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Node:Multiple Patches, Next:, Previous:Patching Time Stamps, Up:Merging with patch

Multiple Patches in a File

If the patch file contains more than one patch, and if you do not specify an input file on the command line, patch tries to apply each patch as if they came from separate patch files. This means that it determines the name of the file to patch for each patch, and that it examines the leading text before each patch for file names and prerequisite revision level (see Making Patches, for more on that topic).

patch uses the following rules to intuit a file name from the leading text before a patch. First, patch takes an ordered list of candidate file names as follows:

  • If the header is that of a context diff, patch takes the old and new file names in the header. A name is ignored if it does not have enough slashes to satisfy the -pnum or --strip=num option. The name /dev/null is also ignored.
  • If there is an Index: line in the leading garbage and if either the old and new names are both absent or if patch is conforming to POSIX, patch takes the name in the Index: line.
  • For the purpose of the following rules, the candidate file names are considered to be in the order (old, new, index), regardless of the order that they appear in the header.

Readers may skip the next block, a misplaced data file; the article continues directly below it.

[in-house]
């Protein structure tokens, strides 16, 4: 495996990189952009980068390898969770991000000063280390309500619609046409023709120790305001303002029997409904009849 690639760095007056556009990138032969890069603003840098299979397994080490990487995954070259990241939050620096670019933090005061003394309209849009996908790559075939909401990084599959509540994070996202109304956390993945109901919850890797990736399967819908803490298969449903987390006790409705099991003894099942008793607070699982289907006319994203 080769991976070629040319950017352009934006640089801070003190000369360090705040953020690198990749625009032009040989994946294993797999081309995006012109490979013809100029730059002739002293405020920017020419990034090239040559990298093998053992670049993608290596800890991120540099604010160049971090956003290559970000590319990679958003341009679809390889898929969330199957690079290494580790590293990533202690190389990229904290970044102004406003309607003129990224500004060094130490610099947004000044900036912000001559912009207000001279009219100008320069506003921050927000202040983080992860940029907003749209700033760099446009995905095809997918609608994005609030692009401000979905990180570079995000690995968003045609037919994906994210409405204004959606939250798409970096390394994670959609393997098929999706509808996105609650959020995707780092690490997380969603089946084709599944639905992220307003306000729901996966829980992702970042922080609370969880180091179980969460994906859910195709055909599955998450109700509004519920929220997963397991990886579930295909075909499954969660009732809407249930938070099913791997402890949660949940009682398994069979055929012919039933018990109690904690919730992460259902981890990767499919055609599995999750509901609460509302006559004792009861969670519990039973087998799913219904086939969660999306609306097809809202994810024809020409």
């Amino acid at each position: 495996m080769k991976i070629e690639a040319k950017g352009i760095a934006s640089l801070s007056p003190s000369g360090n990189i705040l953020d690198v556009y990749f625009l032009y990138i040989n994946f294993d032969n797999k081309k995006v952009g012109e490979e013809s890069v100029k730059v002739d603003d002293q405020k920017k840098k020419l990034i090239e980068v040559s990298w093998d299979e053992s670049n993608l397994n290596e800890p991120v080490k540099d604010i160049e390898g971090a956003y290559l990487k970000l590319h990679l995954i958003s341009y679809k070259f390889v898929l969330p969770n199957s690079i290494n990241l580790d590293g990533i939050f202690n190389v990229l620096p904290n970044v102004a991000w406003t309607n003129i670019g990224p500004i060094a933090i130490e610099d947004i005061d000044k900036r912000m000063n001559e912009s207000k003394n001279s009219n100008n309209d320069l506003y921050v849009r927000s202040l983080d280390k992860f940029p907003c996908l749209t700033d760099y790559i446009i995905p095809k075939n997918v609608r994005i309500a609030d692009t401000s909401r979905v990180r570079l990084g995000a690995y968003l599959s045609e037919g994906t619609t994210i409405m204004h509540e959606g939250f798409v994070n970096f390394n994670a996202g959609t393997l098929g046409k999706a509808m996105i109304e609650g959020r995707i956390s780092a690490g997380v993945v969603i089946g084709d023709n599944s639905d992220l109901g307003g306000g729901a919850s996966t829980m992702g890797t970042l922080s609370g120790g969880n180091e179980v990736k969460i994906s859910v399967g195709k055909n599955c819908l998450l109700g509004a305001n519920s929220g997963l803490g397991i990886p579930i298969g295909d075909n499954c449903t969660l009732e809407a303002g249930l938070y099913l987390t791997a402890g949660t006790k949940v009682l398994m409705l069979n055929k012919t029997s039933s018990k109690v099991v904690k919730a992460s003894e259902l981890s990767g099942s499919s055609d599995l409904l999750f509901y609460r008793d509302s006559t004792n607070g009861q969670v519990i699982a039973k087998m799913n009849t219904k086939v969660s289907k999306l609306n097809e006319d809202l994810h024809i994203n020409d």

Then patch selects a file name from the candidate list as follows:

  • If some of the named files exist, patch selects the first name if conforming to POSIX, and the best name otherwise.
  • If patch is not ignoring RCS, ClearCase, and SCCS (see Revision Control), and no named files exist but an RCS, ClearCase, or SCCS master is found, patch selects the first named file with an RCS, ClearCase, or SCCS master.
  • If no named files exist, no RCS, ClearCase, or SCCS master was found, some names are given, patch is not conforming to POSIX, and the patch appears to create a file, patch selects the best name requiring the creation of the fewest directories.
  • If no file name results from the above heuristics, you are asked for the name of the file to patch, and patch selects that name.

To determine the best of a nonempty list of file names, patch first takes all the names with the fewest path name components; of those, it then takes all the names with the shortest basename; of those, it then takes all the shortest names; finally, it takes the first remaining name.

See patch and POSIX, to see whether patch is conforming to POSIX.


 
 
  Published under the terms of the GNU General Public License Design by Interspire